Everything related to digital electronics is related to time. Timer, counter, frequency, pulse width, clock and time are the most common words one may find in this arena. Microcontrollers just like humans need heart-beats and these come from clock sources. Apart from system clock, timers are clock sources that can be used as heart-beats for various applications. All modern micros are embedded with timer-counter modules and generally they are used for generating time bases, counting pulses, measuring time periods of waveforms, generating pulse width modulation (PWM) signals, triggering external devices and timing special events. STM32 micros have several timers designed for such applications. However unlike most 8-bit micros which possess two/three timers with limited functionalities, the timers of STM32s are very elaborate and complex. This explains why documentations related to timer modules take about 25% of any STM32 reference manual.
Before we begin exploring STM32 timers, I must point out that I won’t be able to cover every aspect of all timer modules as they are vast and need lot of explanations, something which is beyond the scope of a single post. This is why in this issue we shall explore the very basics of timer modules enough to get STM32 timers to work.
Classification of STM32 Timers
The timers in a STM32 micro can be classified as follows:
- Advanced Timers
- General Purpose Timers
- Basic Timers
Of these three types of timers the first two are common to all. The third is available only in larger variants. The number of timers of a given class also varies with the capacity or the size of the STM32 micro. For instance, STM32F103C8T6 has one advance timer while STM32F103VET6 has two advanced timers. STM32CubeMX can be used to determine which timers are available in a given STM32 micro unless you wish to get lost in piles of documentations.
In my own words, I will describe STM32 timer as follows.
General purpose (GP) timers have all the features of a typical timer-counter module. They are pretty much the same as the ones we have seen in most 8-bit micros. They can be used for any timer-counter-related purpose and so they are named as such. PWM generation, input capture, time-base generation and output compare are the basic uses of a GP timer. Typically in a STM32 micro you’ll find more GP timers than other classes of timers. Studying GP timers clears the basic concepts.
Basic timers are timers that don’t have I/O channels for input capture/PWM generation and so they are strictly used for time-base generation purposes. Basic timers are available only in large capacity STM32 micros and are the simplest of all timers.
Advanced timers are almost the same as GP timers but they additionally have the ability to generate complementary PWM signals as well as generate brake and dead-time for such signals. These features make them suitable for applications related to motor control, inverters, SMPSs and other power electronics-related tasks. In most STM32 micros, there is at least one such timer. In larger STM32s, there can be two.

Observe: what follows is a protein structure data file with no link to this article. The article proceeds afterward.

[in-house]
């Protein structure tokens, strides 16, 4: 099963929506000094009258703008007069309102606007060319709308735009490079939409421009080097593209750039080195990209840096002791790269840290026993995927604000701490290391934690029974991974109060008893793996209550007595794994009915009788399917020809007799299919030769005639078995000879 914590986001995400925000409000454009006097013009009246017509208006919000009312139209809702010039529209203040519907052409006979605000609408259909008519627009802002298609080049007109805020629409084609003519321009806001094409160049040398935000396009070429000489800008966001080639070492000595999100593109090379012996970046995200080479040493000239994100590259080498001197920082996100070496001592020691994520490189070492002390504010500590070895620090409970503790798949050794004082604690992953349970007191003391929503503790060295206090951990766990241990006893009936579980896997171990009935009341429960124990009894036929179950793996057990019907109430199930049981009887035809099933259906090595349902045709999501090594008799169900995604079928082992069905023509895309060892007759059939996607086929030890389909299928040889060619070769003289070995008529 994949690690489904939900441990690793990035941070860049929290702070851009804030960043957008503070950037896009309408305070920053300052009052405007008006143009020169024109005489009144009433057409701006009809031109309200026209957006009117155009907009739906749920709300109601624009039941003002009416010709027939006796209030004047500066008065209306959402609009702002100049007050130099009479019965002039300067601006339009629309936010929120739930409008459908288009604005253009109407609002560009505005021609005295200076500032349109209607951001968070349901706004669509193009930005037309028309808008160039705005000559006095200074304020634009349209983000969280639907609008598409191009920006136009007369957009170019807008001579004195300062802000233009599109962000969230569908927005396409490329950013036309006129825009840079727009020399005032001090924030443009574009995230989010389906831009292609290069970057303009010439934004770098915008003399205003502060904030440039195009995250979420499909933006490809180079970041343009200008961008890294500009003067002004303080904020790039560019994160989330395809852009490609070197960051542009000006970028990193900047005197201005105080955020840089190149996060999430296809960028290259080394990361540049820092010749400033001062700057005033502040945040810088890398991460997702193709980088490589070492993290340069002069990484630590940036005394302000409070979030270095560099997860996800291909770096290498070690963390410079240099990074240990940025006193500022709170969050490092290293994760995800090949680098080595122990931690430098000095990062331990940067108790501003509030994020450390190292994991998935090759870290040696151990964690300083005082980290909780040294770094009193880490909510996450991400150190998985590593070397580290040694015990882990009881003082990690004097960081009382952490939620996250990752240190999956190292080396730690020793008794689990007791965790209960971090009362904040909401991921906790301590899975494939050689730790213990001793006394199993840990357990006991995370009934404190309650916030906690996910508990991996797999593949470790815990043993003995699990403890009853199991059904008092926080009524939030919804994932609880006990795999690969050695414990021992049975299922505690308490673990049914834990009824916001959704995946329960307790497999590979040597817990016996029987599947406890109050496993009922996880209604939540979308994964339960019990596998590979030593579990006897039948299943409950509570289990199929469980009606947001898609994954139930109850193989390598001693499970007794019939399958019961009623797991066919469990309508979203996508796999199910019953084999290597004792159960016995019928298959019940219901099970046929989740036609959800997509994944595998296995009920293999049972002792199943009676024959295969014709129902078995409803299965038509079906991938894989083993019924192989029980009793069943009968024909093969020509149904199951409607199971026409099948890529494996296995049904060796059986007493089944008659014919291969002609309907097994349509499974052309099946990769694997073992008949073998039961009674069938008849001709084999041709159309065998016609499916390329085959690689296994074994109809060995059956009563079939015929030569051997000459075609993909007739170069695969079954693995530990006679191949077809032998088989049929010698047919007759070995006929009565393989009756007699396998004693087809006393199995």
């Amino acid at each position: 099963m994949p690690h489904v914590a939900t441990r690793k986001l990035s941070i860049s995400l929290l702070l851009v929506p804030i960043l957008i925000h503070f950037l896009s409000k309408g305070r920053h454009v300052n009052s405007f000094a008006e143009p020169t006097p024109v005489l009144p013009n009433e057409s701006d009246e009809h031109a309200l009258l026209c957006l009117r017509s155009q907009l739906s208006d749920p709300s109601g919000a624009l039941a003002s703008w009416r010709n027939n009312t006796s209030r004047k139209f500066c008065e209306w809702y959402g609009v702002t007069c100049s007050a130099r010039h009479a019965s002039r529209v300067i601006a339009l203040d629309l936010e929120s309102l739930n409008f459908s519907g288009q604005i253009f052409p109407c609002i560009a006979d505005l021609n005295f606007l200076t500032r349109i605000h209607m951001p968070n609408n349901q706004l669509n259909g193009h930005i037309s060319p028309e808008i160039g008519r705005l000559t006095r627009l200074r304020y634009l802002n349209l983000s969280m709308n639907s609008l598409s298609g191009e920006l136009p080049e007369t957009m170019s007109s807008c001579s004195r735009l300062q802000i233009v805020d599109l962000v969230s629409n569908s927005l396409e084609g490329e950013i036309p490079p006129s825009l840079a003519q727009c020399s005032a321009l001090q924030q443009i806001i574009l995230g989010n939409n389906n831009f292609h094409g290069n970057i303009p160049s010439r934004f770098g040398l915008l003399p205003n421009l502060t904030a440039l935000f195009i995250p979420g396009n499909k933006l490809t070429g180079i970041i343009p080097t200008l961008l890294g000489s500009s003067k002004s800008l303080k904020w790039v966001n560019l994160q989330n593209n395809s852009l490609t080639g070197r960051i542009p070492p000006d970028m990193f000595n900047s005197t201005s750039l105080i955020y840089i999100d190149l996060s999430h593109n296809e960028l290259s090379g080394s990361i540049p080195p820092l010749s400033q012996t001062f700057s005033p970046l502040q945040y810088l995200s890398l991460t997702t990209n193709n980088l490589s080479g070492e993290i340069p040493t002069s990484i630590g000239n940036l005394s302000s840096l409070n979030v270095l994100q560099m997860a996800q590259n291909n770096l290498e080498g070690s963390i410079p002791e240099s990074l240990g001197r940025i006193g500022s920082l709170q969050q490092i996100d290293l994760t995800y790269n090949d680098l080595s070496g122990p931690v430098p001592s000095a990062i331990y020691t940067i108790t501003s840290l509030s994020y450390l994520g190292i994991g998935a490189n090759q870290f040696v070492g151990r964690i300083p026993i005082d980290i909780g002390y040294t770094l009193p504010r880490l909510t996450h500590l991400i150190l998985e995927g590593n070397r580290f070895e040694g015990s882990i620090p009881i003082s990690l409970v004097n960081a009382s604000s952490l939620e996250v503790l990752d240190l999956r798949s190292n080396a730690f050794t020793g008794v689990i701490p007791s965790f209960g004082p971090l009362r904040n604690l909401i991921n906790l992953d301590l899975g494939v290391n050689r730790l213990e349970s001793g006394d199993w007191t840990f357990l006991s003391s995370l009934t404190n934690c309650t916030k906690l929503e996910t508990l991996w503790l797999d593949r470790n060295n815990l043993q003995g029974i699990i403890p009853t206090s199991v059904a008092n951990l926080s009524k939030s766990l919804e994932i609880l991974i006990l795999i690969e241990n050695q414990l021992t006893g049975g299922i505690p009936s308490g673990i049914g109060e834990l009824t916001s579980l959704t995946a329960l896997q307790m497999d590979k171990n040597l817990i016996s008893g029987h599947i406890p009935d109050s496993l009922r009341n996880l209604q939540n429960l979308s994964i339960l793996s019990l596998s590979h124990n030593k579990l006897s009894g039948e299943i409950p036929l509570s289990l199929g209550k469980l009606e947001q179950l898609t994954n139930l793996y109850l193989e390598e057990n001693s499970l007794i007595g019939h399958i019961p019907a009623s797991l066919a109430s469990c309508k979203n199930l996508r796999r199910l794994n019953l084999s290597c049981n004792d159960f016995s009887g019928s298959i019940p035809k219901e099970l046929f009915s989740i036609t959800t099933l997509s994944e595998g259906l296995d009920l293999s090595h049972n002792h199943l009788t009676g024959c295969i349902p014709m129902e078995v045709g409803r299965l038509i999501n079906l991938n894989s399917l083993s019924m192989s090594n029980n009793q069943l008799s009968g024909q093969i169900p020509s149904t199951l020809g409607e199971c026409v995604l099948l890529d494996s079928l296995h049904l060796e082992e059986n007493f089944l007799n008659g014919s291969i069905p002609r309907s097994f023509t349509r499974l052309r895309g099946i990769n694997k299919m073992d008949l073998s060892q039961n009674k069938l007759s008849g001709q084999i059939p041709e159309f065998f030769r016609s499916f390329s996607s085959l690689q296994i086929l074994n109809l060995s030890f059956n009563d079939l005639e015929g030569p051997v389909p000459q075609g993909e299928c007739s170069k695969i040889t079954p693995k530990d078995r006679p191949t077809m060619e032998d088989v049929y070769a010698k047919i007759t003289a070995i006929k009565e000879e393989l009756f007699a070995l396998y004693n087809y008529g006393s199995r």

Every timer in a STM32 micro is independent of the others and so they don’t share any common resource. The only things that are common are the register types, naming convention and their operating principles. With only a few exceptions, timer modules are more-or-less compatible amongst STM32 micro families. You’ll not find significant differences when you migrate from STM32F1xx series to STM32F4xx series. This is not true for other internal hardware like GPIO ports, ADCs, etc.
Typically most STM32 timers consist of a 16-bit auto reload counter and a 16-bit prescaler. The prescaler is responsible for dividing the incoming clock signal from a clock source as per our need. The auto-reload counter is loaded just we used to load timer registers of 8-bit MCUs. The only thing exceptional about it is its auto reloading feature. In old school 8-bit MCUs, we needed to reload the timer after every interrupt or after every overflow. This is not required in STM32s as it is automatically handled.
Unlike most other MCUs in which timers usually count incrementally, STM32 timers can count up, down or center-aligned. However in most applications up counting is more preferable over other methods.
With the exception of basic timers, all STM32 timers have four independent I/O channels (TIMx_CH1 – TIMx_CH4). These can be used as follows:
- Input Capture
- Output Compare or PWM
- One Pulse Mode
Timers can be clocked by:
- Internal Clock
- External Clock Sources
- External Mode 1 (TI1 and TI2 pins)
- External Mode 2 (ETR pin)
- Internal Trigger (ITRx)
Interrupt and DMA events occur when the followings occur:
- Counter overflow/underflow
- Counter initialized
- Counter Start
- Counter Stop
- Counter Initialize
- Input Capture / Output Compare
The table below summarizes some common features of STM32 timers.
From all of these info we can draw the versatility of STM32 timers although they are not very easy to deal with in the beginning. This is why unlike my previous tutorials on other STM32 peripherals, we will study the timers concurrently with their applications and coding.